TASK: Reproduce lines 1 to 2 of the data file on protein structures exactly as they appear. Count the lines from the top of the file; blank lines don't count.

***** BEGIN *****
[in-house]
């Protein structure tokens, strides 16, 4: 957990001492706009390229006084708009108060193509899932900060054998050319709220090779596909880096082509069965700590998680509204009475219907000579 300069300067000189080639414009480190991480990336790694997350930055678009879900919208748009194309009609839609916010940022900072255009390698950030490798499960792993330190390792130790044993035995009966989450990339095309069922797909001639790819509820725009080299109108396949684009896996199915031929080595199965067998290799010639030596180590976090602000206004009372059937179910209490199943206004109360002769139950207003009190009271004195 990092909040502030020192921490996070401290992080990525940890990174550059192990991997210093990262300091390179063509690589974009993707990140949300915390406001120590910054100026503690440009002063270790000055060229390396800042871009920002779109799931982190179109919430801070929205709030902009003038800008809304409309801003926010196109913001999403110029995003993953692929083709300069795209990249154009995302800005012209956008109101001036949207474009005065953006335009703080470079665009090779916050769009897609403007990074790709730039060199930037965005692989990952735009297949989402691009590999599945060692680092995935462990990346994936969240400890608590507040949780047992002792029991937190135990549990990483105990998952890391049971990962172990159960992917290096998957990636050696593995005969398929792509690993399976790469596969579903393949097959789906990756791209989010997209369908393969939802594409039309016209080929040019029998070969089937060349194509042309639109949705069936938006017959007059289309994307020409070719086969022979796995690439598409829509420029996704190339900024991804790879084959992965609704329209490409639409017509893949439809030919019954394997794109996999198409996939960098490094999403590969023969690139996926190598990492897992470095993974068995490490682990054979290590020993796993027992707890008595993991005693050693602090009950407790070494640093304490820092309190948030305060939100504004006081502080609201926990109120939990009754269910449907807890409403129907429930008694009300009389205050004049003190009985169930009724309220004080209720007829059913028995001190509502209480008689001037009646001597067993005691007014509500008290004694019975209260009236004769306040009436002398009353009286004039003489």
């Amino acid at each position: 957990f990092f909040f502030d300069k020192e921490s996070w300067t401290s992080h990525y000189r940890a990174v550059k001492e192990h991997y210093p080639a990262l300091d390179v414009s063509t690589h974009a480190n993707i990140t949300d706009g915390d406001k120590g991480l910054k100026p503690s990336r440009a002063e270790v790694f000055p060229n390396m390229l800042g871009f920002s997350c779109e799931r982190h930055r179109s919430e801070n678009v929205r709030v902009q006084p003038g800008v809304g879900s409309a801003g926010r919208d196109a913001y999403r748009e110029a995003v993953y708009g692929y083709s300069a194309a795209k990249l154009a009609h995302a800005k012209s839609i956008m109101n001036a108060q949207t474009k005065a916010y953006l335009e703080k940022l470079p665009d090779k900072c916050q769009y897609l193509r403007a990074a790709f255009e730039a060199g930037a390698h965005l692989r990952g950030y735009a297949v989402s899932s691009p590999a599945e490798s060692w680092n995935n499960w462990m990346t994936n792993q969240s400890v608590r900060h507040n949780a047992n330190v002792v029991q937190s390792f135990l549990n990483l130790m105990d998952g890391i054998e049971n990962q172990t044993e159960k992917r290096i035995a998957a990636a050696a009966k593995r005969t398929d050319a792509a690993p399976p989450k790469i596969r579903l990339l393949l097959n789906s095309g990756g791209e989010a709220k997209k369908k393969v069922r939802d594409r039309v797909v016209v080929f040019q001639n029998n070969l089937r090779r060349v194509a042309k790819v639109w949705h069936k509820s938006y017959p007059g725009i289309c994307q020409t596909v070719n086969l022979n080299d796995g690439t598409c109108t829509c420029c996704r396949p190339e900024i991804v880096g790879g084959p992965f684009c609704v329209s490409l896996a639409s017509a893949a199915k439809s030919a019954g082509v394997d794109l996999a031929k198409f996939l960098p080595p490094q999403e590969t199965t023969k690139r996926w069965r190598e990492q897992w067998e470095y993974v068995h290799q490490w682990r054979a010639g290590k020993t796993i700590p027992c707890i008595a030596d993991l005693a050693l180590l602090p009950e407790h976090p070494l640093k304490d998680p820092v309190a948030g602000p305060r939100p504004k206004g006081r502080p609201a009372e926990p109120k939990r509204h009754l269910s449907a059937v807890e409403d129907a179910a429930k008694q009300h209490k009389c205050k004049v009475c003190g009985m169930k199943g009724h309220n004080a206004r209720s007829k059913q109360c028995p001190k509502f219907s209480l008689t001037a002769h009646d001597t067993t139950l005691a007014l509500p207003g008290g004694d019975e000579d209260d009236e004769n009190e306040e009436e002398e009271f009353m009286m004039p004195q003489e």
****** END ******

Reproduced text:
[in-house]
């Protein structure tokens, strides 16, 4: 957990001492706009390229006084708009108060193509899932900060054998050319709220090779596909880096082509069965700590998680509204009475219907000579 300069300067000189080639414009480190991480990336790694997350930055678009879900919208748009194309009609839609916010940022900072255009390698950030490798499960792993330190390792130790044993035995009966989450990339095309069922797909001639790819509820725009080299109108396949684009896996199915031929080595199965067998290799010639030596180590976090602000206004009372059937179910209490199943206004109360002769139950207003009190009271004195 990092909040502030020192921490996070401290992080990525940890990174550059192990991997210093990262300091390179063509690589974009993707990140949300915390406001120590910054100026503690440009002063270790000055060229390396800042871009920002779109799931982190179109919430801070929205709030902009003038800008809304409309801003926010196109913001999403110029995003993953692929083709300069795209990249154009995302800005012209956008109101001036949207474009005065953006335009703080470079665009090779916050769009897609403007990074790709730039060199930037965005692989990952735009297949989402691009590999599945060692680092995935462990990346994936969240400890608590507040949780047992002792029991937190135990549990990483105990998952890391049971990962172990159960992917290096998957990636050696593995005969398929792509690993399976790469596969579903393949097959789906990756791209989010997209369908393969939802594409039309016209080929040019029998070969089937060349194509042309639109949705069936938006017959007059289309994307020409070719086969022979796995690439598409829509420029996704190339900024991804790879084959992965609704329209490409639409017509893949439809030919019954394997794109996999198409996939960098490094999403590969023969690139996926190598990492897992470095993974068995490490682990054979290590020993796993027992707890008595993991005693050693602090009950407790070494640093304490820092309190948030305060939100504004006081502080609201926990109120939990009754269910449907807890409403129907429930008694009300009389205050004049003190009985169930009724309220004080209720007829059913028995001190509502209480008689001037009646001597067993005691007014509500008290004694019975209260009236004769306040009436002398009353009286004039003489």